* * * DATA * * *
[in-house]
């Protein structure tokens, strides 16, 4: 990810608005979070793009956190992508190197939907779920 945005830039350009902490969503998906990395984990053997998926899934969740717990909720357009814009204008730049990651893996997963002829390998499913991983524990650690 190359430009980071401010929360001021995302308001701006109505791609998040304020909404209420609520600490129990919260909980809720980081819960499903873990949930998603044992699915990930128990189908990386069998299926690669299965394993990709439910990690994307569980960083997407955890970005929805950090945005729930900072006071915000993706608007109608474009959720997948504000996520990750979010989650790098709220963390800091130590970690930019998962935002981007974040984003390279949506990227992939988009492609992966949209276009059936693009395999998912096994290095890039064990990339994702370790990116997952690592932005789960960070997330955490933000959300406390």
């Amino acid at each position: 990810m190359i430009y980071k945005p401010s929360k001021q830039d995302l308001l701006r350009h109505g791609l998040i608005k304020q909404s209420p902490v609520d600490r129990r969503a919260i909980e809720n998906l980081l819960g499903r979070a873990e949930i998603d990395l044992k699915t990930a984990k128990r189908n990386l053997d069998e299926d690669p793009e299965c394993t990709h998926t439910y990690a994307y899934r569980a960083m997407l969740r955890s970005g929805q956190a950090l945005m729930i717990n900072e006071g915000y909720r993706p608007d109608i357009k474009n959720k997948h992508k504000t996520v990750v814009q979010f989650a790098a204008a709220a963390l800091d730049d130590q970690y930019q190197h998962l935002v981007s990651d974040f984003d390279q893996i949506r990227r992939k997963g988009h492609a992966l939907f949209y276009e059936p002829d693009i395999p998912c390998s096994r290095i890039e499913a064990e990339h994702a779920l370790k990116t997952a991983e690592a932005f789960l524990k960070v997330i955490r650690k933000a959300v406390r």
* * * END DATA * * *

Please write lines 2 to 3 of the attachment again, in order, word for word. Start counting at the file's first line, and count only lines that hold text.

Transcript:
């Protein structure tokens, strides 16, 4: 990810608005979070793009956190992508190197939907779920 945005830039350009902490969503998906990395984990053997998926899934969740717990909720357009814009204008730049990651893996997963002829390998499913991983524990650690 190359430009980071401010929360001021995302308001701006109505791609998040304020909404209420609520600490129990919260909980809720980081819960499903873990949930998603044992699915990930128990189908990386069998299926690669299965394993990709439910990690994307569980960083997407955890970005929805950090945005729930900072006071915000993706608007109608474009959720997948504000996520990750979010989650790098709220963390800091130590970690930019998962935002981007974040984003390279949506990227992939988009492609992966949209276009059936693009395999998912096994290095890039064990990339994702370790990116997952690592932005789960960070997330955490933000959300406390």
């Amino acid at each position: 990810m190359i430009y980071k945005p401010s929360k001021q830039d995302l308001l701006r350009h109505g791609l998040i608005k304020q909404s209420p902490v609520d600490r129990r969503a919260i909980e809720n998906l980081l819960g499903r979070a873990e949930i998603d990395l044992k699915t990930a984990k128990r189908n990386l053997d069998e299926d690669p793009e299965c394993t990709h998926t439910y990690a994307y899934r569980a960083m997407l969740r955890s970005g929805q956190a950090l945005m729930i717990n900072e006071g915000y909720r993706p608007d109608i357009k474009n959720k997948h992508k504000t996520v990750v814009q979010f989650a790098a204008a709220a963390l800091d730049d130590q970690y930019q190197h998962l935002v981007s990651d974040f984003d390279q893996i949506r990227r992939k997963g988009h492609a992966l939907f949209y276009e059936p002829d693009i395999p998912c390998s096994r290095i890039e499913a064990e990339h994702a779920l370790k990116t997952a991983e690592a932005f789960l524990k960070v997330i955490r650690k933000a959300v406390r």